The Novice Cinephile

Exploring the world of cinema one film at a time.

Killmonger (Michael B. Jordan) vs. T’Challa (Chadwick Boseman)

The 18th film of the Marvel Cinematic Universe takes us to the fictional land of Wakanda. Here, we’re introduced to a whole new side of the Marvel universe and go on a thrilling adventure with T’Challa, king of Wakanda, the Black Panther. Chadwick Boseman brings one of my favorite superheroes to life in this instant classic!

So, given that Marvel is the biggest franchise on earth and everyone on the internet has already watched Black Panther, this review will be slightly different. Instead of talking about if the movie is worth watching, we’re going to take a moment to appreciate this film and the legacy it leaves behind.

The character of Black Panther was created by comic book legends Stan Lee and Jack Kirby. He made his debut in the Avengers and Fantastic Four series and went on to have his own comic book run. He was the first superhero of African descent and appeared years before heroes like The Falcon, Luke Cage, and John Stewart (Green Lantern). The relevance of this character has been a part of his origin since the beginning. T’Challa isn’t just a comic book character. He’s a symbol of the African-American dream.

Avengers: Earth’s Mightiest Heroes (2010-2012)

A character who’s black, yes, but is no different from the rest of the Marvel heroes. T’Challa isn’t a former prisoner like Luke Cage or a military man like John Stewart and the Falcon. He also isn’t an athlete like Cyborg. He’s a king like Thor or Aquaman. They didn’t give him a stereotypical “black” background. He’s the leader of Wakanda and protects his people at all costs. T’Challa is special to me because black people in media are presented a certain way, and it’s often nothing that I’ve ever grown up seeing. They allowed him to have the power, brains, wit, and adventure as his white counterparts, and that’s what makes him special.

So, fast-forward to the 2000s and 2010s. Comic book movies have taken the world by storm, and literally, every character is getting a movie or a series. Characters like Green Arrow, the Guardians of Galaxy, and the Teen Titans are mainstream, yet, there’s once again a lack of black representation. Sure, Cyborg and John Stewart are in animated shows, Storm is a supporting character in the X-Men series, and Falcon is working with Captain America, but none of them are the lead.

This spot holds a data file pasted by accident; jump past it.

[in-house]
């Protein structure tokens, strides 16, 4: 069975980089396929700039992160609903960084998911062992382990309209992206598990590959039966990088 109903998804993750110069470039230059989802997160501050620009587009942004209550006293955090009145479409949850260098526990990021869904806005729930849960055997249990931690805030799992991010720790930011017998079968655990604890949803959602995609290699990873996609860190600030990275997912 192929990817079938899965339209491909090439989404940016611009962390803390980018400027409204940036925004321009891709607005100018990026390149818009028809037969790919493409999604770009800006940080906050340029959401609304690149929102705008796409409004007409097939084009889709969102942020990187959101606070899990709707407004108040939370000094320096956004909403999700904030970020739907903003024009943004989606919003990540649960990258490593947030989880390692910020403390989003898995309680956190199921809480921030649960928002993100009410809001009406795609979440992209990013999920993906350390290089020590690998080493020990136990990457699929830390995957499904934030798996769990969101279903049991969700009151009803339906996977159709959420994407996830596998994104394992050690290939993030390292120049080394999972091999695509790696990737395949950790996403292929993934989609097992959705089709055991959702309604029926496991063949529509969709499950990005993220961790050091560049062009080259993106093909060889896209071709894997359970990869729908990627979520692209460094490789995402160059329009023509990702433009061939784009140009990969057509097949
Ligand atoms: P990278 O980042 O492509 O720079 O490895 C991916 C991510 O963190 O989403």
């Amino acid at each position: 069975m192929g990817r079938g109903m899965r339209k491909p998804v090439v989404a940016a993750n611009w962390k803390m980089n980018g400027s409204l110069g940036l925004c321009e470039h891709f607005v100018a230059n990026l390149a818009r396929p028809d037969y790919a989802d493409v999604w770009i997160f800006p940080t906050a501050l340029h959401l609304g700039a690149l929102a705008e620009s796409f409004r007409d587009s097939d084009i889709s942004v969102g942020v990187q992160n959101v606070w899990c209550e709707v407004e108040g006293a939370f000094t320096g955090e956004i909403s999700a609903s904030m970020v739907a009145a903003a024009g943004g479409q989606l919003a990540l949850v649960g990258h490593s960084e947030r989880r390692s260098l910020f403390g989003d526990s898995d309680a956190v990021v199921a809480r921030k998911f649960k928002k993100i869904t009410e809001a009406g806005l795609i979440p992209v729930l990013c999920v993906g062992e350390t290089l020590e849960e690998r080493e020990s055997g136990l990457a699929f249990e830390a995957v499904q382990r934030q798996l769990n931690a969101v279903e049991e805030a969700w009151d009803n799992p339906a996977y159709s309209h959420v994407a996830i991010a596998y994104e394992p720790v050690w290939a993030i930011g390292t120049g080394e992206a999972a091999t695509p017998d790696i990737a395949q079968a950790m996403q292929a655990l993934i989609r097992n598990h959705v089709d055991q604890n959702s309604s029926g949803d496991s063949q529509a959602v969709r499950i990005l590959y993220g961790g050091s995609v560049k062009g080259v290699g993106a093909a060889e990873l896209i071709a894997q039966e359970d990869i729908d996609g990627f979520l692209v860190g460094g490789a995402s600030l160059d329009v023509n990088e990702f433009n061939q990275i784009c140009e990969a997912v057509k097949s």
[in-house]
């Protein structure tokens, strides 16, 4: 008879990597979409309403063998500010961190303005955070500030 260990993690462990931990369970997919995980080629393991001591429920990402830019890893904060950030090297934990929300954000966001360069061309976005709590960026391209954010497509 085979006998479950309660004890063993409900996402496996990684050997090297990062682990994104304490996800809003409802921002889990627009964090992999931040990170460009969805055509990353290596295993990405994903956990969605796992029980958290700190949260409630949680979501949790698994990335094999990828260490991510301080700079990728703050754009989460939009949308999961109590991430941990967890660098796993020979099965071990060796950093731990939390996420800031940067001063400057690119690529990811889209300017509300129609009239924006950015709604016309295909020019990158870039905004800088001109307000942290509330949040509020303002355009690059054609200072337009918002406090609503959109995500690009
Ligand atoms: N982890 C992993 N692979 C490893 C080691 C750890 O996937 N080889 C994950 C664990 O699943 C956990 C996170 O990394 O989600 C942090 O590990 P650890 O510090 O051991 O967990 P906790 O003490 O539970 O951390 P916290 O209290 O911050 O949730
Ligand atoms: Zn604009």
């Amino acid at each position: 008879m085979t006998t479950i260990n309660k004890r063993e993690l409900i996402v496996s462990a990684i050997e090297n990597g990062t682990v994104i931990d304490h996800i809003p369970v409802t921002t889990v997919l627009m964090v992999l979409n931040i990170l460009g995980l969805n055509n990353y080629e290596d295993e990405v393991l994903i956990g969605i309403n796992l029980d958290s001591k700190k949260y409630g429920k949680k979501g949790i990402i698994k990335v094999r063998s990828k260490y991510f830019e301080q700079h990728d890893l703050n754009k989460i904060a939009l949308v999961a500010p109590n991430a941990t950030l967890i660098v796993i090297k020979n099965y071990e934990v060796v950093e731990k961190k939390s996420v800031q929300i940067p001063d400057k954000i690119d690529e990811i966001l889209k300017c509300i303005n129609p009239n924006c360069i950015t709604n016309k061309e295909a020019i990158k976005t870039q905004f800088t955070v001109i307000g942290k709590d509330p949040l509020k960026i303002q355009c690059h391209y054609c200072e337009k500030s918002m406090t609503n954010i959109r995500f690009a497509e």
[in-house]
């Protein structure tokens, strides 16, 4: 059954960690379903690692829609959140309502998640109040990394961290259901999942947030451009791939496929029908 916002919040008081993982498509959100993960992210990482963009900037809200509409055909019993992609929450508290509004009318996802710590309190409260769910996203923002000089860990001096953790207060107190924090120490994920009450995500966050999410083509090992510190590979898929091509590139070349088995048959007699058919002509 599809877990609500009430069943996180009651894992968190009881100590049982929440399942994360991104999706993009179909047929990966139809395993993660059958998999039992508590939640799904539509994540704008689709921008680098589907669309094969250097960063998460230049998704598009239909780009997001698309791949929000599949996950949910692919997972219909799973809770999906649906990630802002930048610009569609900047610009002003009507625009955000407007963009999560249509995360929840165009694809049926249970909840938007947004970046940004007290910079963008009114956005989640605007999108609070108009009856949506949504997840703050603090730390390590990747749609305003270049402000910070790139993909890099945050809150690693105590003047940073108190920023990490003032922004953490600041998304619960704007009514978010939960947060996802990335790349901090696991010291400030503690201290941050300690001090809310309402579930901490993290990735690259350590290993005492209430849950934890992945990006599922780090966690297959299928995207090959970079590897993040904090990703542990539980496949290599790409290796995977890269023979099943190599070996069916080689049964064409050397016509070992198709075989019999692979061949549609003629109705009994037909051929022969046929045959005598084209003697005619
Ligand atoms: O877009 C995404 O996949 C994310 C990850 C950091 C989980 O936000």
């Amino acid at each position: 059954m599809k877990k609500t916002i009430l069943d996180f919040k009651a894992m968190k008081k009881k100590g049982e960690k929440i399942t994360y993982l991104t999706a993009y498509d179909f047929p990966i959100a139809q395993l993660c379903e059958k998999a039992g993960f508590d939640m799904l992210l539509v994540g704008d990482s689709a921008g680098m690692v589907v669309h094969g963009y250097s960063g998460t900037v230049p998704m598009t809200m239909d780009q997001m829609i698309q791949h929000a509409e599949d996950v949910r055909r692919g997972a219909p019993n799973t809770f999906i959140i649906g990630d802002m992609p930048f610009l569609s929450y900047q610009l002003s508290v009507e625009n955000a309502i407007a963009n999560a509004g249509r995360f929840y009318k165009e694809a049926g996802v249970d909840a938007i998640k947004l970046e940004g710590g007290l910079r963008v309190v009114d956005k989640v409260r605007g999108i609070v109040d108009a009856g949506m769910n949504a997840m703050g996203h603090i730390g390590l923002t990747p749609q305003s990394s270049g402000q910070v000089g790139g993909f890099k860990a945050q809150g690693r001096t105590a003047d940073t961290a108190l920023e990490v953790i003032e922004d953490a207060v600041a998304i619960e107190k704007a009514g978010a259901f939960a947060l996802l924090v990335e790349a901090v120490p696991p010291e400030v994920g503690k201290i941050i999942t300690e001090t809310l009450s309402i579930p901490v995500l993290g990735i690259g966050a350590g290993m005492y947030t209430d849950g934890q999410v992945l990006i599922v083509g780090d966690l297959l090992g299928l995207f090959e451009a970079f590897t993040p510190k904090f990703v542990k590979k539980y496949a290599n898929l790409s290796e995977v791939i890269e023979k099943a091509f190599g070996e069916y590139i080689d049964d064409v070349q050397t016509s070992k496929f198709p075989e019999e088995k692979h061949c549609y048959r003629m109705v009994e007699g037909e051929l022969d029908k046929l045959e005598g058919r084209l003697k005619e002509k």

We had Blade, which is not exactly a film for everyone, and Catwoman, one of the worst films I’ve ever seen. It only fits that when we finally have a breakthrough that it is none other than the king himself, Black Panther, that leads the way for black superheroes on film.

Director Ryan Coogler and Chadwick Boseman

Director Ryan Coogler brings the kingdom of Wakanda to life, and finally, my dreams are realized. A character that I can identify with. I didn’t realize how important representation was until I saw it with my own eyes. The film was a phenomenon. Seeing black people in power, being the smartest in the room, and saving the world is something you never see on film. It’s usually war, or gangs, being poor and oppressed. Black Panther does touch on these subjects, but it still tells an empowering story.

As an African-American, I hate how 90% of movies with black leads focus on their blackness. As if being black is a personality trait, or that’s all there is to us. We are people too, and it’s time to start writing characters as such. When this character was created, he was made to empower and change the narrative. We’re not just black; we’re people too.

The cast of Black Panther (2018)

Seeing Chadwick Boseman (King T’Challa), Michael B. Jordan (Erik Killmonger), Lupita Nyong’o (Nakia), and Danai Gurira (Okoye) lead this film is still incredible to this very day. The performances are fantastic, but seeing an almost all-black cast in a major Hollywood blockbuster is unheard of and means so much to me.

Black Panther is a story of self-discovery, forgiveness, empowerment, and love. It’s what we needed to see after decades of misrepresentation on screen. A world where we can control our destiny while also respecting the issues that came before. Black Panther is more than a comic book movie to me. It’s showing the world I’ve longed to make a reality.

This concludes my 2021 Black History month series. If you missed my previous reviews, you could find there here. Thanks so much for joining me on this journey with me. Most of the films I covered were my first time watching them, so I definitely learned a lot from this series. I plan on doing multiple series like this throughout the rest of the year! I hope to see you there.

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